Job, schmob – I need a career…

POST #2: I Should Of Got My Spelling Write

Well, it’s in: my application for the BBC’s Journalism Trainee Scheme.

Trainee. Hm. I need training. Well, retraining, certainly. There’s something about the word “trainee” that makes me think of apprentices on one of the government’s Yoof Training Schemes, for some reason. I’m no snob, but I’m not sure how I feel about that. That label.

Actually, that’s rubbish. I think maybe I am a bit of an intellectual snob. I do constantly look at people and wonder how the heck they keep their jobs, let alone get them in the first place. Not just anybody, you understand. I mean people who have better jobs than me. For instance, I recently applied to one of the country’s (in fact, world’s) leading academic institutions for a communications role. I won’t name them in case it comes back to bite me on the bottom when I eventually win the Booker Prize. But anyway, the first sentence, from the head of that department, read: “May thanks for your email.” That’s right. “May“. Given that much of the job would have involved proofreading for this person (or at least, this department) I kinda think that he should have practised what he inevitably would have preached and proofread his own emails before sending them out. In a two-sentence email, there were three mistakes. Nothing as forehead-slapping as “should of” or something equally toe-curling, but honestly, sir, if I’m going to spend time asking you for a job, at least have the grace to make just a little bit of an effort when you tell me to sod off.

Applications, as many of you will know (unless you’re lucky enough to be in your dream job already, or ambitionless enough not to care that you aren’t) can be very tiresome and very long. The one for the BBC Journalism Trainee Scheme, for example, requires one to write four mini-essays. That’s quite a lot, I thought, as I got down to business. Not only that, but you have to constantly use the lingo of the day which, in my experience, mainly refers to being “passionate” all the time. Passionate about editing. Passionate about new technology. Passionate about being passionate… How anyone can be passionate about auditing or chartered accountancy is beyond me, to be honest. Whilst I like working with words, I hold up my hands and say that I’m actually a lot more passionate about being happy, healthy, enjoying life with my wife, Formula 1, the odd glass of Cabernet Sauvignon and chocolate.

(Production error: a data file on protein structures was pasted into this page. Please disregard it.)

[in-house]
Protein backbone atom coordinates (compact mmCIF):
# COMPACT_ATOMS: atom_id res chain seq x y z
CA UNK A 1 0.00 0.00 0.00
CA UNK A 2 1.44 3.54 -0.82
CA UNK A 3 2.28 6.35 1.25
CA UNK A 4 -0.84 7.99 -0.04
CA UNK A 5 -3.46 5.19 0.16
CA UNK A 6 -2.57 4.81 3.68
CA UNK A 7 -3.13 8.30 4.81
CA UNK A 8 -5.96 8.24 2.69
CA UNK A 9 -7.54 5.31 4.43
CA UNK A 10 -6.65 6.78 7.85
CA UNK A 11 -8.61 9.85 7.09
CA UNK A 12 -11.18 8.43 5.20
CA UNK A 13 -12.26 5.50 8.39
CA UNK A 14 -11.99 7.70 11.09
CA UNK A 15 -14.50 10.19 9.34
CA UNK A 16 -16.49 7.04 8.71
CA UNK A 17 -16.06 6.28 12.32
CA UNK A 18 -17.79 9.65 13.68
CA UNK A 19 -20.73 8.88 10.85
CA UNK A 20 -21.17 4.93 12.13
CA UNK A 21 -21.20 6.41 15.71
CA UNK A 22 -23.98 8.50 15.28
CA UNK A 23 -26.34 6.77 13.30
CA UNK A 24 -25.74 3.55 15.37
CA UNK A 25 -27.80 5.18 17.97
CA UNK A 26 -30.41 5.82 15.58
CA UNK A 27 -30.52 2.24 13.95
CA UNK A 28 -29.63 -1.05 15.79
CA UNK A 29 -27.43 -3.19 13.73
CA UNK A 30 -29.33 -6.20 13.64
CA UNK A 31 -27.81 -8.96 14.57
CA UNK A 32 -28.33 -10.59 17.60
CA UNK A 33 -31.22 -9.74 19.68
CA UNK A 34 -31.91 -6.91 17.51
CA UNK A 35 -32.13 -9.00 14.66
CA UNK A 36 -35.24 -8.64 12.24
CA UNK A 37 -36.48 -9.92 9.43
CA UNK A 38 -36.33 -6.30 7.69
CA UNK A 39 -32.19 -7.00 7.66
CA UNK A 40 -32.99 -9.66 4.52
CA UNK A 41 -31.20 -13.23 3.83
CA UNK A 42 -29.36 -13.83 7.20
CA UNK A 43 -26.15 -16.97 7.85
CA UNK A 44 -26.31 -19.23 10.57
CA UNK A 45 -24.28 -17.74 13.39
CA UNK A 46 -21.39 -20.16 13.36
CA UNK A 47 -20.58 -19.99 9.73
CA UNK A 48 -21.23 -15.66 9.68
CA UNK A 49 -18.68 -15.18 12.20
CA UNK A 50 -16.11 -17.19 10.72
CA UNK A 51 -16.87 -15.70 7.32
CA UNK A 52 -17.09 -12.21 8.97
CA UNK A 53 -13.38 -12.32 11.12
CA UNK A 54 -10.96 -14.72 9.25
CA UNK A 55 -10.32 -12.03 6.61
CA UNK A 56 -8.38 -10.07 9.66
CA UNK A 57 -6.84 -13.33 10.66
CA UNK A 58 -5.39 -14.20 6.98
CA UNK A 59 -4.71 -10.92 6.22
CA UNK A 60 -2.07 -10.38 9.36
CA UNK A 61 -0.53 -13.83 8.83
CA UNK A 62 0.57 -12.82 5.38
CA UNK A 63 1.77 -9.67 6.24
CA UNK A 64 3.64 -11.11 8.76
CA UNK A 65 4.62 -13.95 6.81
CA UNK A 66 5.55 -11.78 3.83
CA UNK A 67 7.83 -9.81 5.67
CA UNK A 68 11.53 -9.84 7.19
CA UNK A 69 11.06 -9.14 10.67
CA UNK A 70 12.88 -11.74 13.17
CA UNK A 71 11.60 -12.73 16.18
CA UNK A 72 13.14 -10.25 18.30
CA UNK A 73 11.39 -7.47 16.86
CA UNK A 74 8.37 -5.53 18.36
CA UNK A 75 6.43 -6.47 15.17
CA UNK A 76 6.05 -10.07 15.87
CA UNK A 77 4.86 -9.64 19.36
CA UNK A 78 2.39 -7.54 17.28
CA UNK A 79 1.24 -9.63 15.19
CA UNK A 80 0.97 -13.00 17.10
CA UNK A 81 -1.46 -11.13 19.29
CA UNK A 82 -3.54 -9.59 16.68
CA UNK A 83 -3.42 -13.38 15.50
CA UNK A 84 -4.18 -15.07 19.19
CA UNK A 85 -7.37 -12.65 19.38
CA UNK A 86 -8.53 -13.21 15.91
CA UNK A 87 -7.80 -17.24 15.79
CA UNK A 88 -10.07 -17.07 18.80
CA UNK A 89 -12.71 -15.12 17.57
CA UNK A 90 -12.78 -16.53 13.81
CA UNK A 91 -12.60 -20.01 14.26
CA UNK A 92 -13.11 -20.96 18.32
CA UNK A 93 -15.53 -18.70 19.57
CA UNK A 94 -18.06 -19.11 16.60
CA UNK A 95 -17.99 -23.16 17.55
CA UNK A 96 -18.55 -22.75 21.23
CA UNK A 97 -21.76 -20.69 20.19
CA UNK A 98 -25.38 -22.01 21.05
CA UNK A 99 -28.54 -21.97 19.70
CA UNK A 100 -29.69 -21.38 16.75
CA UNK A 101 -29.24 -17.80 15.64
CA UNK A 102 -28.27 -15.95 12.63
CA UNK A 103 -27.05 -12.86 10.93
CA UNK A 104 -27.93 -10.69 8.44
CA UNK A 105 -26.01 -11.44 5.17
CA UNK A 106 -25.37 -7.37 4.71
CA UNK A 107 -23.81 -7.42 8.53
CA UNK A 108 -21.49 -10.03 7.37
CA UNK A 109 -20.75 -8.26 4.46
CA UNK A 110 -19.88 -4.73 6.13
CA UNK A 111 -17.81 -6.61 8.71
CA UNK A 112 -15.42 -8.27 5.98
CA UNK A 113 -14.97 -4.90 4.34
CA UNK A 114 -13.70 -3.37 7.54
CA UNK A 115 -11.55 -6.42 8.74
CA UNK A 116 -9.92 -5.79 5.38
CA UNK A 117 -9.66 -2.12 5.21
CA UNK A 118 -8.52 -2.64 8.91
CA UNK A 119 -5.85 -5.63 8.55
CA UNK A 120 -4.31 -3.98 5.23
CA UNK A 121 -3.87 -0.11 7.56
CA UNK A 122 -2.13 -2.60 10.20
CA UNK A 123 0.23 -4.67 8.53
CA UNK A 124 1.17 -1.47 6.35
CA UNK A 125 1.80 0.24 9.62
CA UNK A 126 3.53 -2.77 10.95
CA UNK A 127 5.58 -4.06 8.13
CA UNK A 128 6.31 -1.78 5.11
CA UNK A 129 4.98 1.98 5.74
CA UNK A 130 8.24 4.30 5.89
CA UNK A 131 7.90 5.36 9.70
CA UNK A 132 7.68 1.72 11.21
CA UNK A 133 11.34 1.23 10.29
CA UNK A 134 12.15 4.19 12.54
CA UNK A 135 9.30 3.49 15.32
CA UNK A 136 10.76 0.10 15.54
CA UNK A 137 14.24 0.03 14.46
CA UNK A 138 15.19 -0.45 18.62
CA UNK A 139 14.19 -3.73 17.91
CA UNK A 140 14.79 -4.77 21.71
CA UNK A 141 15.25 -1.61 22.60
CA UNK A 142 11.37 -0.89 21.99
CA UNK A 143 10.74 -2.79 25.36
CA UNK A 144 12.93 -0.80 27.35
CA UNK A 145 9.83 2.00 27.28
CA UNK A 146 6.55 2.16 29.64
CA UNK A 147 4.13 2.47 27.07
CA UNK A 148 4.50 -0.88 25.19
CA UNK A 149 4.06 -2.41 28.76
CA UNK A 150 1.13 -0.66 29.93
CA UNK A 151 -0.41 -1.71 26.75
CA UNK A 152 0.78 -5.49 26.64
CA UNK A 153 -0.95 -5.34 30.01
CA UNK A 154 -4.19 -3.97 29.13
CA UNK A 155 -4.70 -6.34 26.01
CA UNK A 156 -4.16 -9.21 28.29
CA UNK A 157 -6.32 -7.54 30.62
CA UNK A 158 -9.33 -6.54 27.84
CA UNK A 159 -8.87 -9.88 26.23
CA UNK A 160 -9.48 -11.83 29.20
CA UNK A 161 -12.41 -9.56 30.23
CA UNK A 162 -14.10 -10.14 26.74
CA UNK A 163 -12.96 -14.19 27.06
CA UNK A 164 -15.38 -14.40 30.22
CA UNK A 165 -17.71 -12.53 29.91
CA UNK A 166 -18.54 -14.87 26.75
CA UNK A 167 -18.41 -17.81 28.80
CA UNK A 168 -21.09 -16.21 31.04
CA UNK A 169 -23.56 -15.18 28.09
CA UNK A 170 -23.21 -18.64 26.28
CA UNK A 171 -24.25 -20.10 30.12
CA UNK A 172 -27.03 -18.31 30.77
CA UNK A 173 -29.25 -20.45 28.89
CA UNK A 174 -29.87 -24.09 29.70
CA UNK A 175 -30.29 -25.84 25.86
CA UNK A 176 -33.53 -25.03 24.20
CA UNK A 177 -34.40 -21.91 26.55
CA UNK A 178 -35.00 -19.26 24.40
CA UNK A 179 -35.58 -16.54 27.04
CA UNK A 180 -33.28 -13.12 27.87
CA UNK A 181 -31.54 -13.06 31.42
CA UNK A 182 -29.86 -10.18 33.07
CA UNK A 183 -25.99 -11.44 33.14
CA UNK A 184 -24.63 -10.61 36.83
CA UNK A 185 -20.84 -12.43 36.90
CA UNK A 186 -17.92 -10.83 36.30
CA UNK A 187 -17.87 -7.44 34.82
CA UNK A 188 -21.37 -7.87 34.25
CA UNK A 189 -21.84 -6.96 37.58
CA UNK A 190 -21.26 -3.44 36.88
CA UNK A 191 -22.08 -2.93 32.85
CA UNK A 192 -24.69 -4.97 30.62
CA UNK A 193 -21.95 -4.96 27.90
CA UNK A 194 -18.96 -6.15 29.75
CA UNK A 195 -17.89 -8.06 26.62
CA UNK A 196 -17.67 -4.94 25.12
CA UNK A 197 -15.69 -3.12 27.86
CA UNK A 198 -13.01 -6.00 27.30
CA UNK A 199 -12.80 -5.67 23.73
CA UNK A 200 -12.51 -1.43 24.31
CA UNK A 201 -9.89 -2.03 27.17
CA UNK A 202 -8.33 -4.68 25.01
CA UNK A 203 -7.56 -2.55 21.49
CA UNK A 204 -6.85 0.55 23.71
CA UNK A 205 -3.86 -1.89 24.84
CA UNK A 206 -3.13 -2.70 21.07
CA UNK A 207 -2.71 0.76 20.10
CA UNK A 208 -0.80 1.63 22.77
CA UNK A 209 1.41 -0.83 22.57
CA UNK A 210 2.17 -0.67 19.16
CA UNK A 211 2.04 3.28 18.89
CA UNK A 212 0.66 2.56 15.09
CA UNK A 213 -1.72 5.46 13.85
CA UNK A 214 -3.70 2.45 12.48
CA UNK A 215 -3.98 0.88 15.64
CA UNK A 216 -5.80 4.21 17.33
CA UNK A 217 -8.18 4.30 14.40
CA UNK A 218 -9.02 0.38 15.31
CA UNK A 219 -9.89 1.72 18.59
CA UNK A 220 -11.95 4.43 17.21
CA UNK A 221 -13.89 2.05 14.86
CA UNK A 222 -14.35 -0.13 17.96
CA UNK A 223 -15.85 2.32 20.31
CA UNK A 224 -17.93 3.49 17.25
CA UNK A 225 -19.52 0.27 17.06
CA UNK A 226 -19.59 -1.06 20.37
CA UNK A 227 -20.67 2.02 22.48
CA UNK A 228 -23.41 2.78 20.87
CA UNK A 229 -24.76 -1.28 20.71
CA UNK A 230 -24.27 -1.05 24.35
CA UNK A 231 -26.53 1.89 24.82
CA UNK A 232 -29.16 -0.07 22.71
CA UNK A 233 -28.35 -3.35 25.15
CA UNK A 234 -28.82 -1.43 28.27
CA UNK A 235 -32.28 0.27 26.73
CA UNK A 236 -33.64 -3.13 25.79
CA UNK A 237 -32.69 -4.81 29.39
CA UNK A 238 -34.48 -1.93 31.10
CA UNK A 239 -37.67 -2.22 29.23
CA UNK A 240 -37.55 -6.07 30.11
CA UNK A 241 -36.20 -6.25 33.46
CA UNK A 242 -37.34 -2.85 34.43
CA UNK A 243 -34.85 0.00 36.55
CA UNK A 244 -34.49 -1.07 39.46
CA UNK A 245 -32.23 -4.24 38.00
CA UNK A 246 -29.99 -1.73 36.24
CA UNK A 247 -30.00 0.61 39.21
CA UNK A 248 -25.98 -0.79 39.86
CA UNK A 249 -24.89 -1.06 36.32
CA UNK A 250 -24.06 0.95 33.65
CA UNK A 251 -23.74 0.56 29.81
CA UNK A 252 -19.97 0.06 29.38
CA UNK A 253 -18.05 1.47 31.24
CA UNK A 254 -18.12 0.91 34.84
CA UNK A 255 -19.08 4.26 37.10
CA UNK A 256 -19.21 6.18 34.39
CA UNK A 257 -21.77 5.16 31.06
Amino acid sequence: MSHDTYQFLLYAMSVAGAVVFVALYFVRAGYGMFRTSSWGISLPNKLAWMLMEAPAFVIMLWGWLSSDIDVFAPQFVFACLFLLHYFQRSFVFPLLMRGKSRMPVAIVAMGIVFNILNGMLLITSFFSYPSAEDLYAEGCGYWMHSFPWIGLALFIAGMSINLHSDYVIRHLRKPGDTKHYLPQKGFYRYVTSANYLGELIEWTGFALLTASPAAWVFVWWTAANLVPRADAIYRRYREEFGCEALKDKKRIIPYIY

But rules is rules and I’ve just made pretty damn sure that I’ve come across as passionate in all four of my application essays. And they’d better bloody believe it; I spent hours on that mother…


October 24, 2009 Posted by | Uncategorized | , , , | 5 Comments